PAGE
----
El Camino Hospital Implements VGo
The hospital of ‘Silicon Valley’ uses their built-in infrastructure and a variety of technologies, including VGo, to improve quality of care, patient experience
Excerpts from article written by Jaimy Lee, and published July 7, 2012 on ModernHealthcare.com
Ask Greg Walton, chief information officer at El Camino Hospital, to predict the future of healthcare and what he sees is an ever-increasing reliance on wireless technology.
“The U.S. healthcare sector is going to change a great deal,” Walton says. “One of the things we're going to have to do is be where the patient is. We don't have enough caregivers and resources to do that any other way but electronically. Things like telehealth and 'smart health' on a smartphone and body area networks—I'm going to predict… that's the next big explosion in care and patient interaction.”
El Camino found a perfect fit with Walton, a longtime health information technology executive who arrived at the hospital in late 2007. The 361-bed community hospital is based in Mountain View, Calif., a city that is home to Google, Intuit and multiple other Silicon Valley technology companies, and is considered one of the most advanced users of wireless and mobile technology among all U.S. hospitals.
El Camino's history as a technology pioneer among hospitals is well-established. It was the first hospital to implement a computer-aided medical information system in 1971 and computerized physician order entry the following year.
A recent patient case put El Camino's technology and wireless network to the test. A pregnant woman with a heart condition was admitted to the hospital in May, leading clinicians to question whether she should be placed in a cardiac unit for monitoring or in the separate women's hospital to prepare for the birth of her baby.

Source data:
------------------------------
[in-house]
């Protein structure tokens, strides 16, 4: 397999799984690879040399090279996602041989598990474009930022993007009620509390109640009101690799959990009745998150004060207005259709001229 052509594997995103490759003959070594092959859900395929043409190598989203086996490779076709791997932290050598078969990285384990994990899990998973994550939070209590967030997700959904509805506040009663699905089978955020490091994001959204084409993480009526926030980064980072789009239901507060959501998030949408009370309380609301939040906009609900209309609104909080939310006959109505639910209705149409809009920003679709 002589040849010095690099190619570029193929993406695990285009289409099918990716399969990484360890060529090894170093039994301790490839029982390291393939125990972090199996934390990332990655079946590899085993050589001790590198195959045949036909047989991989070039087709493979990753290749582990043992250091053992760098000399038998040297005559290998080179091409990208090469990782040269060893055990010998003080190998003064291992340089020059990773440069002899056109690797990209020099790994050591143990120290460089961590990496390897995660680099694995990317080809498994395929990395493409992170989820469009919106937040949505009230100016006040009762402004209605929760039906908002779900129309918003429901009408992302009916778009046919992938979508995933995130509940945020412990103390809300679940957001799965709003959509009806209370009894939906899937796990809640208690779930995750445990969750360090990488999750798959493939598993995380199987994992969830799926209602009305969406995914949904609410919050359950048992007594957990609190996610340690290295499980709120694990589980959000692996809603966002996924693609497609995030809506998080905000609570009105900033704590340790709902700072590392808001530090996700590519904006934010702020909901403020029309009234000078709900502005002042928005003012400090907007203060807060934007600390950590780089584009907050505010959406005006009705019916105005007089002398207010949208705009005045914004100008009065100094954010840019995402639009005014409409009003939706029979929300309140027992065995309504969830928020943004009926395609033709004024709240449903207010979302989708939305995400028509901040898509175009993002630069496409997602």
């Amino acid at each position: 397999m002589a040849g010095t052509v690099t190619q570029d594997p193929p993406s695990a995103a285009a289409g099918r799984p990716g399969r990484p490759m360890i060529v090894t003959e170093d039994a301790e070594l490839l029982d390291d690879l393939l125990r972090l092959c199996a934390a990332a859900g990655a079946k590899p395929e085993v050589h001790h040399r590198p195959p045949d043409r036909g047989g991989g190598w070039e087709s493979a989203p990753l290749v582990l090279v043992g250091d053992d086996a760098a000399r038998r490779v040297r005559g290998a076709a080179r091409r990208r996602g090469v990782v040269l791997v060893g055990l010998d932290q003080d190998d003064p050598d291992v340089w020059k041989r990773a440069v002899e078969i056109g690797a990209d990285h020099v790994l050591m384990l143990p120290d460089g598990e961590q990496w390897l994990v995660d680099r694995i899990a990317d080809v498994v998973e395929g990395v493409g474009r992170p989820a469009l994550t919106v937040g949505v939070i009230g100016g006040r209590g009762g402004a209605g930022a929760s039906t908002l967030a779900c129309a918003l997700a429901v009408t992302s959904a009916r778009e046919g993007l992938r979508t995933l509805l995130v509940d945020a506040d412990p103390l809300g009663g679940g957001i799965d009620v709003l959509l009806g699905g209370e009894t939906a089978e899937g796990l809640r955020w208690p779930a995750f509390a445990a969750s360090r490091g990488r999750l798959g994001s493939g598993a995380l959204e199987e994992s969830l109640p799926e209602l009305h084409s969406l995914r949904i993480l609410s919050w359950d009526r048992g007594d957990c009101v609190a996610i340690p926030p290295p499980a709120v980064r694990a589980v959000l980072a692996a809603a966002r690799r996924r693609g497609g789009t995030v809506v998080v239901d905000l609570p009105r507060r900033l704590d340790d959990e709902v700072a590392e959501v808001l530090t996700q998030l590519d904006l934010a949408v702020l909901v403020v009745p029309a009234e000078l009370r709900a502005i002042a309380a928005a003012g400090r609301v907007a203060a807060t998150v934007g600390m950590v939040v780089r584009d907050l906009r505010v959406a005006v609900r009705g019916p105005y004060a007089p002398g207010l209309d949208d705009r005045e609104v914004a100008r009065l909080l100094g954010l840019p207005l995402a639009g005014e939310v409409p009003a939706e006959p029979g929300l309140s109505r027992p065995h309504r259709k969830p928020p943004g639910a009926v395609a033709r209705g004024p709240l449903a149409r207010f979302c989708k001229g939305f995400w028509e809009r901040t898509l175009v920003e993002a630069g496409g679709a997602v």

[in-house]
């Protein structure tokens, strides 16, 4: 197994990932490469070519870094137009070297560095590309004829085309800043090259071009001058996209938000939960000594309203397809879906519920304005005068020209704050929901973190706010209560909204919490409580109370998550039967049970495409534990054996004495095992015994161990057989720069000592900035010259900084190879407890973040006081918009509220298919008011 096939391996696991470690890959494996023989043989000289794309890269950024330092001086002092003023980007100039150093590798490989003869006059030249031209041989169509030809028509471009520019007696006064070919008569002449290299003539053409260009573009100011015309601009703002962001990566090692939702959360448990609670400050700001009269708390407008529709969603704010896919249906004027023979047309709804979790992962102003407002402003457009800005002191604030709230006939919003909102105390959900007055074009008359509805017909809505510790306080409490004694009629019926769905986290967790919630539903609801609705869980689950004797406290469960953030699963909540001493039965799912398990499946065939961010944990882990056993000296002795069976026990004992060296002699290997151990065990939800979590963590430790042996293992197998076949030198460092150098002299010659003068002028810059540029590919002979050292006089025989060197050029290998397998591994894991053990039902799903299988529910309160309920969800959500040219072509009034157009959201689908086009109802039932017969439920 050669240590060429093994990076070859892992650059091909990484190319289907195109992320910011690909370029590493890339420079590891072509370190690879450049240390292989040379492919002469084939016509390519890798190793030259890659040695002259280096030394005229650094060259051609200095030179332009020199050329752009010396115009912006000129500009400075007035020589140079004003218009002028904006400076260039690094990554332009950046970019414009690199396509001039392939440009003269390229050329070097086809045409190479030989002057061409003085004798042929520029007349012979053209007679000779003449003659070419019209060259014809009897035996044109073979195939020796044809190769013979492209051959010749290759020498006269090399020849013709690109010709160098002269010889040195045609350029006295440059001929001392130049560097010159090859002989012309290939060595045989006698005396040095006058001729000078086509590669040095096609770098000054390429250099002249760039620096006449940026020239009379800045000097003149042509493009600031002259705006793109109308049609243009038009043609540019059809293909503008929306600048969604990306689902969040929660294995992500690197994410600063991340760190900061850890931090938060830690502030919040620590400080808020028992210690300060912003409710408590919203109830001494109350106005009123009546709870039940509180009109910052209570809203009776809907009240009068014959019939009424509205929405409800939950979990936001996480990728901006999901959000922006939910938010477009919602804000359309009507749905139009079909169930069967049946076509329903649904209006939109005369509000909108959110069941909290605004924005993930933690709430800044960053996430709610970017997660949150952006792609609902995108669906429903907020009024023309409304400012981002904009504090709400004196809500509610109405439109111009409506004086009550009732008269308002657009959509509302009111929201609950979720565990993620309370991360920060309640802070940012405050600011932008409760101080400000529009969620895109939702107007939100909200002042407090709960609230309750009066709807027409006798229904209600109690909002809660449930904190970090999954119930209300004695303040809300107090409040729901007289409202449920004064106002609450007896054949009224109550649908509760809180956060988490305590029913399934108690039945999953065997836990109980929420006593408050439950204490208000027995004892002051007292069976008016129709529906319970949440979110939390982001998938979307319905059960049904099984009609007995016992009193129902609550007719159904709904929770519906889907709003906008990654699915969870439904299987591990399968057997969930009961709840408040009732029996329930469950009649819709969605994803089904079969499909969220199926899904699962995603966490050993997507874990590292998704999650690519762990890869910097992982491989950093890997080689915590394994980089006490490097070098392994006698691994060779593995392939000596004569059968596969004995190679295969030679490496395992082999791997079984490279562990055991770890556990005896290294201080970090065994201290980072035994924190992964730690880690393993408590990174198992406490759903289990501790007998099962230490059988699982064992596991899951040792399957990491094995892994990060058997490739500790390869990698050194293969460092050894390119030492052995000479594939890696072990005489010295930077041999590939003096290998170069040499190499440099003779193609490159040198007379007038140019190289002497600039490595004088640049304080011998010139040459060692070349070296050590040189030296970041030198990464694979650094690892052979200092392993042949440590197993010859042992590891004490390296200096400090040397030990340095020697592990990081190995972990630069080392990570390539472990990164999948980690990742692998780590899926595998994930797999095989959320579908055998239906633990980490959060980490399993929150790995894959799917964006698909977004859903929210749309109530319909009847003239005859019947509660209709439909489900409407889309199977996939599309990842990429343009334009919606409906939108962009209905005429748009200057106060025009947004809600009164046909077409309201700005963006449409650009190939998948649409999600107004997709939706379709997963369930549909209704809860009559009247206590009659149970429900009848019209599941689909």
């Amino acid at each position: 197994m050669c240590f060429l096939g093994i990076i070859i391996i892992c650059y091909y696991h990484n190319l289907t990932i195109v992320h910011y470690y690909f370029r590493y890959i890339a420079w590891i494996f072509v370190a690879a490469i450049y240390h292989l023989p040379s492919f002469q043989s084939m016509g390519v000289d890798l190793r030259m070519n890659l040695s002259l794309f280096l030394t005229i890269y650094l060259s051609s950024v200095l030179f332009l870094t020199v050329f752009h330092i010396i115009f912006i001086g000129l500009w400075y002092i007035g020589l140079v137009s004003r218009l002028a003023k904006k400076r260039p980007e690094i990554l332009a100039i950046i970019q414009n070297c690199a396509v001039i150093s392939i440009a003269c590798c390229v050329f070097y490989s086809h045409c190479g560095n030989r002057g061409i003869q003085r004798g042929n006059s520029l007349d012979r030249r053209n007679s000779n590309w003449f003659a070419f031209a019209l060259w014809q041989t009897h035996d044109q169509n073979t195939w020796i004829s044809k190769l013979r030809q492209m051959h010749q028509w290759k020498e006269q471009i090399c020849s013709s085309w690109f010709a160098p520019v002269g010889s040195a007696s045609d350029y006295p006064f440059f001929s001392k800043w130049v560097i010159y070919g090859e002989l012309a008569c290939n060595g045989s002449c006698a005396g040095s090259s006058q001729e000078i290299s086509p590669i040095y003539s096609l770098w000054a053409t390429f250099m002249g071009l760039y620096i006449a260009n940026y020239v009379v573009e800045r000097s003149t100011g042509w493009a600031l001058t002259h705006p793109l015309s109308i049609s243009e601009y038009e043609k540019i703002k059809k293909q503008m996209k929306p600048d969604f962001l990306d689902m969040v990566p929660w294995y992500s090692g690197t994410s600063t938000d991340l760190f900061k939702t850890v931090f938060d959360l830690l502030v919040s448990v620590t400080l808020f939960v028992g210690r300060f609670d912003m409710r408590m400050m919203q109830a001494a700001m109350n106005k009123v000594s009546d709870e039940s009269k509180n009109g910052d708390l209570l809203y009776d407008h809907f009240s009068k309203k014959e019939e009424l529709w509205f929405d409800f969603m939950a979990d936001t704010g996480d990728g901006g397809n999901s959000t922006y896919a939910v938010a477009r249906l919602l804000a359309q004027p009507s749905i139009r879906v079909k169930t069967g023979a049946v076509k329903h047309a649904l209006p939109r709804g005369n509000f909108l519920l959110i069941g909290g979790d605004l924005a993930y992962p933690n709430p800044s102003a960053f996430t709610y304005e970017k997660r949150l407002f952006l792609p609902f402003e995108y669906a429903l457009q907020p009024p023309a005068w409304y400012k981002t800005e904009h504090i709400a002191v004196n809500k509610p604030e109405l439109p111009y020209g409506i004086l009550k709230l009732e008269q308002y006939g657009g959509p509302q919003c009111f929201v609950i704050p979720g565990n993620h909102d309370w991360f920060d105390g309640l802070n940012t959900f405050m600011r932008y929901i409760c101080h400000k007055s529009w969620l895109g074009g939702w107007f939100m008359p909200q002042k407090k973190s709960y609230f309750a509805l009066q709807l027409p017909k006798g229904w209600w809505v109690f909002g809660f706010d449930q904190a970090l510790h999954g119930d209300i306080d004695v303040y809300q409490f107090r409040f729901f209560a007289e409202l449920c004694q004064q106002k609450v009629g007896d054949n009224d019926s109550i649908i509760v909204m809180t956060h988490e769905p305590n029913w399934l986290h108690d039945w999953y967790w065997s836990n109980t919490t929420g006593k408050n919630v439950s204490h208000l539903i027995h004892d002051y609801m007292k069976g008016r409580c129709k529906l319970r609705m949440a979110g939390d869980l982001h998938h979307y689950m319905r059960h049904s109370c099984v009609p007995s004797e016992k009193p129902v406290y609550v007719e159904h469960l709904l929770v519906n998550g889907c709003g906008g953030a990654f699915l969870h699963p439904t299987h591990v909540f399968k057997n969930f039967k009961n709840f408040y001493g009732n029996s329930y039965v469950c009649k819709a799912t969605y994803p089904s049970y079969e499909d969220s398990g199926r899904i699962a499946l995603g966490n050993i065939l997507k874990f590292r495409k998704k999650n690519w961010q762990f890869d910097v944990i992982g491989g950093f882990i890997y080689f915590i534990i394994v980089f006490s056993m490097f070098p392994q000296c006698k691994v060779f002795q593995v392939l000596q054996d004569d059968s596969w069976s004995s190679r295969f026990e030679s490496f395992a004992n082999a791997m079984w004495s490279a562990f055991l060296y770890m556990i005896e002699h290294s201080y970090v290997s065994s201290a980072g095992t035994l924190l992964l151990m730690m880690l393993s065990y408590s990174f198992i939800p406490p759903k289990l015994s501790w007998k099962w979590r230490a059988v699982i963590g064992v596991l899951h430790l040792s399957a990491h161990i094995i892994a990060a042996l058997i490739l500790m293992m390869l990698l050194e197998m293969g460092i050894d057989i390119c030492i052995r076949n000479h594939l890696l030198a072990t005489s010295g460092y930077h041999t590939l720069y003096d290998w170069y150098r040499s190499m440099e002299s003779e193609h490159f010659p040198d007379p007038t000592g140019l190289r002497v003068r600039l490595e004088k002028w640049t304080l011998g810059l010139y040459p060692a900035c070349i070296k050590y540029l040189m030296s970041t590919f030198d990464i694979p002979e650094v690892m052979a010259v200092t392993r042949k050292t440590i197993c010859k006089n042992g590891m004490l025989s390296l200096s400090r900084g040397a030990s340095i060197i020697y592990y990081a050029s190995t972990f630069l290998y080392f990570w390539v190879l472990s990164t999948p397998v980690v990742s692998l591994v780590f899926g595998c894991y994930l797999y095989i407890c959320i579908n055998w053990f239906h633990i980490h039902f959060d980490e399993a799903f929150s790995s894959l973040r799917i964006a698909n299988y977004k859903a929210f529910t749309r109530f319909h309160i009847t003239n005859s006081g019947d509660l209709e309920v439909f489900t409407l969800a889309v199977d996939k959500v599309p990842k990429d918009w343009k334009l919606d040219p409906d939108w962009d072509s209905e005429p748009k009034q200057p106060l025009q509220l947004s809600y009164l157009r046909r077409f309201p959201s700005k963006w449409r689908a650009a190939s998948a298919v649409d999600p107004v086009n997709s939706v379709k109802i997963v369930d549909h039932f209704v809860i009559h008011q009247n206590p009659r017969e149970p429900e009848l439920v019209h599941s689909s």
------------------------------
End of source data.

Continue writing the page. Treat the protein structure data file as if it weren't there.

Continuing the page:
Around that time, a sales representative had dropped by to demonstrate the VGo, a robot with two-way video-communications capabilities.
Walton agreed to buy the VGo, borrowed the sample that day and the hospital staff placed it in the patient's room in the women's hospital, which allowed a cardiac nurse in a separate facility to remotely monitor her.
“It really makes a difference when you meet the caregiver where they are in a mobile fashion and meet the patient where they are in their course of treatment,” Walton says.
Using the robot opened up the hospital's staff to the different ways that two-way monitoring can be used, such as in the hospital's nursing home or as a security tool.
“The infrastructure makes new things possible all the time,” Walton says. “If I was still fighting dead spots and if I was dealing with other more traditional problems, we wouldn't be tackling these kinds of things. We wouldn't have the confidence.”
El Camino's confidence in its technology and wireless capabilities has started to extend beyond the hospital campus.
It is moving forward with three telehealth programs, one of which will monitor patients leaving the hospital with the two-way communications robot in an effort to reduce readmissions. The VGo will connect the patient in the nursing home with his or her physician.
“Mobility, convenience, ease of use and access are all going to manifest themselves in those other things that are far more important,” Walton says. “Technology is a tool.”
The impending addition of medical-grade wireless technology, also called medical body-area networks, to the medical-device market will likely lead the way toward further use of the hospital's wireless network.
“There's a whole new era opening up as the body can transmit real-time to the systems that can capture it and help the caregivers provide care,” Walton says. “That's going to require wireless. You don't want to tether anybody. You want them to have complete mobility.”
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